Scratch Made: Greek Yogurt

Ready to make your own Greek Yogurt?


I know it sounds scary and like a ton of work, but it’s not bad at all.

In fact, most of the work is done without you – the hands-on time for this process is minimal. You just need to be in the house at the right times to get to the next step.

The process I use is the one I found here (my modifications in bold):

Homemade Yogurt in the Crockpot

8c (1/2 gallon) pasteurized milk ( NOT ultra-pasteurized)

1c active culture plain yogurt (to use as your starter)

3qt (or larger) crock-pot

large thick beach towel

1) Turn crockpot on low.

2) Add milk; cover & cook on low for 2-1/2 hours to 3 hours.

3) Unplug crock-pot. Keep lid on, and completely wrap crock-pot in large, thick beach towel, for insulation, and let sit for 3-4 hours. (It seems like it’s ready to me when I dip a spoon in it and the spoon is sort of slightly coated, rather than the milk running right off the spoon like water, if that tip helps you! – When I was ready to add the yogurt, I did this spoon trick, but mine still just looked like milk. I added the yogurt anyway, since it had been 3.5 hours.)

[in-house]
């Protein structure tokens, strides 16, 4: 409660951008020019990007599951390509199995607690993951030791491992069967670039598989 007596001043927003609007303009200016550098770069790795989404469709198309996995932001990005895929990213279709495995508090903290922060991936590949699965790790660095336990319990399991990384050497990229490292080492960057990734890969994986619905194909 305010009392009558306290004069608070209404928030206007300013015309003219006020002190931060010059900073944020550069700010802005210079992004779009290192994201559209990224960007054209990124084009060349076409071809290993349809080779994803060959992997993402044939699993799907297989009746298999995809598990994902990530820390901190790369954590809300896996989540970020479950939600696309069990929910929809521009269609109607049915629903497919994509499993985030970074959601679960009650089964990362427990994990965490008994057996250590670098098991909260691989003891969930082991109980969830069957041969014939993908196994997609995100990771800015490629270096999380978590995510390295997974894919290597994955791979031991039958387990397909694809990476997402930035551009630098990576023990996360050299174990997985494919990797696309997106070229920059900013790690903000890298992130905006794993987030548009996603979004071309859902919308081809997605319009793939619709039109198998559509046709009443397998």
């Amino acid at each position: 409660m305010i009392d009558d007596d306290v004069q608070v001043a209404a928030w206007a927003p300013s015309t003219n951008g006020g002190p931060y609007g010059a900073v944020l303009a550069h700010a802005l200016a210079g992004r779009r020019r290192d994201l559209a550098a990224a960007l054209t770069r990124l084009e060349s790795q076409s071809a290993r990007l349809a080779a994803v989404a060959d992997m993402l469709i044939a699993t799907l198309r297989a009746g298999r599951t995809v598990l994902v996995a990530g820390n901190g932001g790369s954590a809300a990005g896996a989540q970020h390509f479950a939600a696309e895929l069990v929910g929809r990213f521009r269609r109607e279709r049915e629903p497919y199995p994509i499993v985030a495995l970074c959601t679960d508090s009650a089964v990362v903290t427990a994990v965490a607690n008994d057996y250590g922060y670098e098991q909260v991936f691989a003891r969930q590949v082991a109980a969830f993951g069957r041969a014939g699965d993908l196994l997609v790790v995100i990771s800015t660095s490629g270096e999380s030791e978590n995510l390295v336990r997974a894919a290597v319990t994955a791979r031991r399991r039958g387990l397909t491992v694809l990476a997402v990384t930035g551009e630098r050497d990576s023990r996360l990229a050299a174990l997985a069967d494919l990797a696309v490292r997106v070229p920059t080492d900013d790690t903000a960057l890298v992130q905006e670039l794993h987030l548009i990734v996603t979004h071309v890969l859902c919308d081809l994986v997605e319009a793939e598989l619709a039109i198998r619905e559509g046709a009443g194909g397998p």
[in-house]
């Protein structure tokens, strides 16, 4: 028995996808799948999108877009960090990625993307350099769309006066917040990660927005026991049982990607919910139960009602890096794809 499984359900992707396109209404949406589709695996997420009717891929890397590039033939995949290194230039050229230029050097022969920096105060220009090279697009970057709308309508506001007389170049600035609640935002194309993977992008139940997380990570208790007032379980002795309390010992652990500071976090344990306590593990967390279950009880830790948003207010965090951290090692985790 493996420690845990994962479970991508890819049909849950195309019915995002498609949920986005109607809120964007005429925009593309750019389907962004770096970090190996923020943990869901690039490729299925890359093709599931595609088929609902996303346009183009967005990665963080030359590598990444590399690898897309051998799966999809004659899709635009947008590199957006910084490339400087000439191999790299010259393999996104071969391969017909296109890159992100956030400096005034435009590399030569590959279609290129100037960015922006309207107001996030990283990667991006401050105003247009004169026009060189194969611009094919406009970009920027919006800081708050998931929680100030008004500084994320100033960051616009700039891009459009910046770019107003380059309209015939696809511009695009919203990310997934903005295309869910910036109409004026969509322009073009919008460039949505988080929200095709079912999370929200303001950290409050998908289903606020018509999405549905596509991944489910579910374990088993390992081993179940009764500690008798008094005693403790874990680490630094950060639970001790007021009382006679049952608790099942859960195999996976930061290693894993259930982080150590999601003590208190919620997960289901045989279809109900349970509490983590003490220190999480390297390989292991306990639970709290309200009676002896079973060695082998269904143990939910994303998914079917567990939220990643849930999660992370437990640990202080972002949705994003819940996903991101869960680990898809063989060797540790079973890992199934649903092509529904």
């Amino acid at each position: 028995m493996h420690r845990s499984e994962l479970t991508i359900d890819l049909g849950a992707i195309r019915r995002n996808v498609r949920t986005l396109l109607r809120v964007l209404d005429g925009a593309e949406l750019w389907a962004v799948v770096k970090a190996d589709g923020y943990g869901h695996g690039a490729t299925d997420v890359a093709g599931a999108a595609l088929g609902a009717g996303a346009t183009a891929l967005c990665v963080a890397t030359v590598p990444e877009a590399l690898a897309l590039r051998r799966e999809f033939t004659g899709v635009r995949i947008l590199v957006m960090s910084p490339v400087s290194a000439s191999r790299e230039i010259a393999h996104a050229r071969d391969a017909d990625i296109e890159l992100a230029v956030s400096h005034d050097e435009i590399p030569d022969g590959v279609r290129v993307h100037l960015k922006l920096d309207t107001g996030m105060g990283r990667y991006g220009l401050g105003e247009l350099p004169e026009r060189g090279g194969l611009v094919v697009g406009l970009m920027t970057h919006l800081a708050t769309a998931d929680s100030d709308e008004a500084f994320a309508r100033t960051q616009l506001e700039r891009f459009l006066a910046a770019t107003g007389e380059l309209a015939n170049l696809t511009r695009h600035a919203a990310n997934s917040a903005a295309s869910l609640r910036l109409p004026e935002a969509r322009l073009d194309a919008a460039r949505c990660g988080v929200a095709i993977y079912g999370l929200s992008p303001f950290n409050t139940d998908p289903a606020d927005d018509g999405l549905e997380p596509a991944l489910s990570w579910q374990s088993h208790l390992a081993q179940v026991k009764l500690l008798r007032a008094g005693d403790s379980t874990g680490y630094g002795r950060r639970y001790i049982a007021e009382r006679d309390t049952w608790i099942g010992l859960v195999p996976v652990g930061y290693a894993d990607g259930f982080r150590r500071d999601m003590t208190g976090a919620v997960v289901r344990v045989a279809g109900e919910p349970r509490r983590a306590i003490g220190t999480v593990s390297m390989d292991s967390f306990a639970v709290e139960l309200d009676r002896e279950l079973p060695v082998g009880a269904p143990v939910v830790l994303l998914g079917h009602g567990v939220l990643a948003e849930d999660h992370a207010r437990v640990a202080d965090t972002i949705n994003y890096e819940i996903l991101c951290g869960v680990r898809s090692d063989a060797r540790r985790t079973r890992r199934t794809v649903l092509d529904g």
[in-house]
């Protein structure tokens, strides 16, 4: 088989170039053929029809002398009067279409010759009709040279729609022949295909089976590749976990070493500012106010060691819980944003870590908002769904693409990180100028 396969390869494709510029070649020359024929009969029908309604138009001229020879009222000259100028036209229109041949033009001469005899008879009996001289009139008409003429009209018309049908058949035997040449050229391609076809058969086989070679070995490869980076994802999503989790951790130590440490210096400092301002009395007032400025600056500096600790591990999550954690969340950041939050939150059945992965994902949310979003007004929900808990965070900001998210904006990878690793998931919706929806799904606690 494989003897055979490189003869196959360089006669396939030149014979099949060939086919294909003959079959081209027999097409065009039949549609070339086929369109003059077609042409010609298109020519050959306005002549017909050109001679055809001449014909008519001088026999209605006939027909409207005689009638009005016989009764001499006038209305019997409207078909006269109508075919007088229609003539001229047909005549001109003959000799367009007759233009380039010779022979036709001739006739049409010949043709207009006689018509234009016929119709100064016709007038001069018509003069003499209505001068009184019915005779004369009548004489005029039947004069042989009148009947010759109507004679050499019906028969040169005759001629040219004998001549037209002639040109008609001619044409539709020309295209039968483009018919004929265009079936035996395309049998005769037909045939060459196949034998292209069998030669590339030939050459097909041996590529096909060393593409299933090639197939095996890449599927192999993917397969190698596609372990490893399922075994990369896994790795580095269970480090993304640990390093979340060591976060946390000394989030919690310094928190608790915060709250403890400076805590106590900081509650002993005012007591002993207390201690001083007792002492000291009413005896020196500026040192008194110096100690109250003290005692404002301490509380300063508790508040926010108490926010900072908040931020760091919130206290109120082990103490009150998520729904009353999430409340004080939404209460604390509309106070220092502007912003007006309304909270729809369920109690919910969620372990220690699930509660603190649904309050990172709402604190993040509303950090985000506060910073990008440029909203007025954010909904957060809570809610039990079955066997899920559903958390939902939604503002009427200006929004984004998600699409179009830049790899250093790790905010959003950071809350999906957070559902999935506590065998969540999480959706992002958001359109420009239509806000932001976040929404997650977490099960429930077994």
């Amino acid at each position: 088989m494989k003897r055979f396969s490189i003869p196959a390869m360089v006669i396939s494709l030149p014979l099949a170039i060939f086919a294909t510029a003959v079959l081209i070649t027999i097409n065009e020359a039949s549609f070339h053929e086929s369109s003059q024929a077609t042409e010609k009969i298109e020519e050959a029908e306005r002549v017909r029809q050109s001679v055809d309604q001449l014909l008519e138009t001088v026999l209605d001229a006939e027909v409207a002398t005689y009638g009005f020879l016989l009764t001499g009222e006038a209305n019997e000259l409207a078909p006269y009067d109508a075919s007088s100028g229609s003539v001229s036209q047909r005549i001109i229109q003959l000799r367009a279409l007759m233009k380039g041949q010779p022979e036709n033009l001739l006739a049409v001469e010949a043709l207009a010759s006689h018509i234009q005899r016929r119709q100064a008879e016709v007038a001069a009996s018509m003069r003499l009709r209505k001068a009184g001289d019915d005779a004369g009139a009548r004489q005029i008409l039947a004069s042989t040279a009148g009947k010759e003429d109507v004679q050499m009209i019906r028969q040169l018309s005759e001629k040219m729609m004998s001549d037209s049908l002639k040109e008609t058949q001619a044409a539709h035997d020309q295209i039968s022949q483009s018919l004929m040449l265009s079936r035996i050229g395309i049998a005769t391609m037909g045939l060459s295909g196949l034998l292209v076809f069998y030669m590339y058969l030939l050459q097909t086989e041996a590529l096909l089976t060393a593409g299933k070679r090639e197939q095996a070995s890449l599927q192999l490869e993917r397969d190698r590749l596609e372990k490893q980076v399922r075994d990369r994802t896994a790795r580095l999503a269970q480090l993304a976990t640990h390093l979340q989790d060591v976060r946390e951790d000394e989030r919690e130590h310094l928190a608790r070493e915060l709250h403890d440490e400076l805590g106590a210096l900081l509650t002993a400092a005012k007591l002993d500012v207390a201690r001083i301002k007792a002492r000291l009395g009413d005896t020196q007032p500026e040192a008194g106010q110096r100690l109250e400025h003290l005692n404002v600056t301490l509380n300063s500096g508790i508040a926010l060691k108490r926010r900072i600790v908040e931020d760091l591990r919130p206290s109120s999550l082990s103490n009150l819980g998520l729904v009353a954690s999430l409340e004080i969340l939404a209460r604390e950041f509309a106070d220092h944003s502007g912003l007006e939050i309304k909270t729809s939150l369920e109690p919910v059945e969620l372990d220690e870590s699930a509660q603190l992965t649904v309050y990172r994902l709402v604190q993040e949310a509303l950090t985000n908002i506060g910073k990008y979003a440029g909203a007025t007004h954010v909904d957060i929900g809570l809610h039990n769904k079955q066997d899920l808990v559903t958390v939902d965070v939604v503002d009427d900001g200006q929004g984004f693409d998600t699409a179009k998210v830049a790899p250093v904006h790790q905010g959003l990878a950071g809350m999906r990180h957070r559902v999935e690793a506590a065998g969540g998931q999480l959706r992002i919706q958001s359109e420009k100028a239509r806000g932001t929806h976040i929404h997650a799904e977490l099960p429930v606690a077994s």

4) At the end of 3-4 hours, in a small bowl, whisk 1c (I only added 6 oz. plain yogurt) active culture plain yogurt (to use as your yogurt starter) with 1-2c of the milk from the crock-pot. Return it to the crock-pot.

5) Keeping crockpot unplugged, completely re-wrap in heavy beach towel.

6) Allow to sit for 8 hours. (I’ve let it sit for 10-12 hours!)

7) Yogurt will have thickened. Don’t be alarmed when you see a watery looking glob in your crockpot. You’re not done yet! You need to separate the watery whey from the actual yogurt. To do this, simply ladle yogurt into a basket-shaped paper coffee filter (3-1/4" base) within a fine wire mesh strainer and allow to drain into a bowl. (I set up an "assembly-line" with 4 bowls & 4 strainers to speed up the process.) I let it sit for about 30 minutes or more, so it comes out quite dry. I strained mine in two batches using coffee filters or paper towels in a colander since I don’t have a cheesecloth.

Then run the drained yogurt through the blender to make it creamier. *I didn’t do this step at all – my yogurt is creamy!

9) Serve with favorite fresh or dried fruits, honey, or jam/preserves.

10) In a non-reactive container (non-metal), set aside 1c as your starter for your next batch.